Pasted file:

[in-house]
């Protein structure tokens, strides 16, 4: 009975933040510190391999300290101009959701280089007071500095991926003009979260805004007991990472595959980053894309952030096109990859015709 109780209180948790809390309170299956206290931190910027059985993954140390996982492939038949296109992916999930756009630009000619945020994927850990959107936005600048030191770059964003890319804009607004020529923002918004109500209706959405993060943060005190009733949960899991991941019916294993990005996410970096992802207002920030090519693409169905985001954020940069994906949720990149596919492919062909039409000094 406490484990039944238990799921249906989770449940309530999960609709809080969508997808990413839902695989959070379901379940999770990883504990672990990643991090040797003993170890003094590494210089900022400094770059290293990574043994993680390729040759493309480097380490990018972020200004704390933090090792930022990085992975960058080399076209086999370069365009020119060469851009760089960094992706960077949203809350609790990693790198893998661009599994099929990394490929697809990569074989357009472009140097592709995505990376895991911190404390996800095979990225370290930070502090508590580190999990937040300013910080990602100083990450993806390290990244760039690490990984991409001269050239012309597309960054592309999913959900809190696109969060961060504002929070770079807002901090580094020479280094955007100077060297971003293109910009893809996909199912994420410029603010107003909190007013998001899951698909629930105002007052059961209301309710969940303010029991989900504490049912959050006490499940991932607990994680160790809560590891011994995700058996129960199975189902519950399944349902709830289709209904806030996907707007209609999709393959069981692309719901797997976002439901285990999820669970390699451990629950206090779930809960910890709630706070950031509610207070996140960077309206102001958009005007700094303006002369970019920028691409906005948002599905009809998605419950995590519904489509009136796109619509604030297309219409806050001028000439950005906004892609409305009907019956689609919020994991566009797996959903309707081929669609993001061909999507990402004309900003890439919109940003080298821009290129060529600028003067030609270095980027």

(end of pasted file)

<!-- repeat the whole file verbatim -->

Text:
[in-house]
């Protein structure tokens, strides 16, 4: 009975933040510190391999300290101009959701280089007071500095991926003009979260805004007991990472595959980053894309952030096109990859015709 109780209180948790809390309170299956206290931190910027059985993954140390996982492939038949296109992916999930756009630009000619945020994927850990959107936005600048030191770059964003890319804009607004020529923002918004109500209706959405993060943060005190009733949960899991991941019916294993990005996410970096992802207002920030090519693409169905985001954020940069994906949720990149596919492919062909039409000094 406490484990039944238990799921249906989770449940309530999960609709809080969508997808990413839902695989959070379901379940999770990883504990672990990643991090040797003993170890003094590494210089900022400094770059290293990574043994993680390729040759493309480097380490990018972020200004704390933090090792930022990085992975960058080399076209086999370069365009020119060469851009760089960094992706960077949203809350609790990693790198893998661009599994099929990394490929697809990569074989357009472009140097592709995505990376895991911190404390996800095979990225370290930070502090508590580190999990937040300013910080990602100083990450993806390290990244760039690490990984991409001269050239012309597309960054592309999913959900809190696109969060961060504002929070770079807002901090580094020479280094955007100077060297971003293109910009893809996909199912994420410029603010107003909190007013998001899951698909629930105002007052059961209301309710969940303010029991989900504490049912959050006490499940991932607990994680160790809560590891011994995700058996129960199975189902519950399944349902709830289709209904806030996907707007209609999709393959069981692309719901797997976002439901285990999820669970390699451990629950206090779930809960910890709630706070950031509610207070996140960077309206102001958009005007700094303006002369970019920028691409906005948002599905009809998605419950995590519904489509009136796109619509604030297309219409806050001028000439950005906004892609409305009907019956689609919020994991566009797996959903309707081929669609993001061909999507990402004309900003890439919109940003080298821009290129060529600028003067030609270095980027």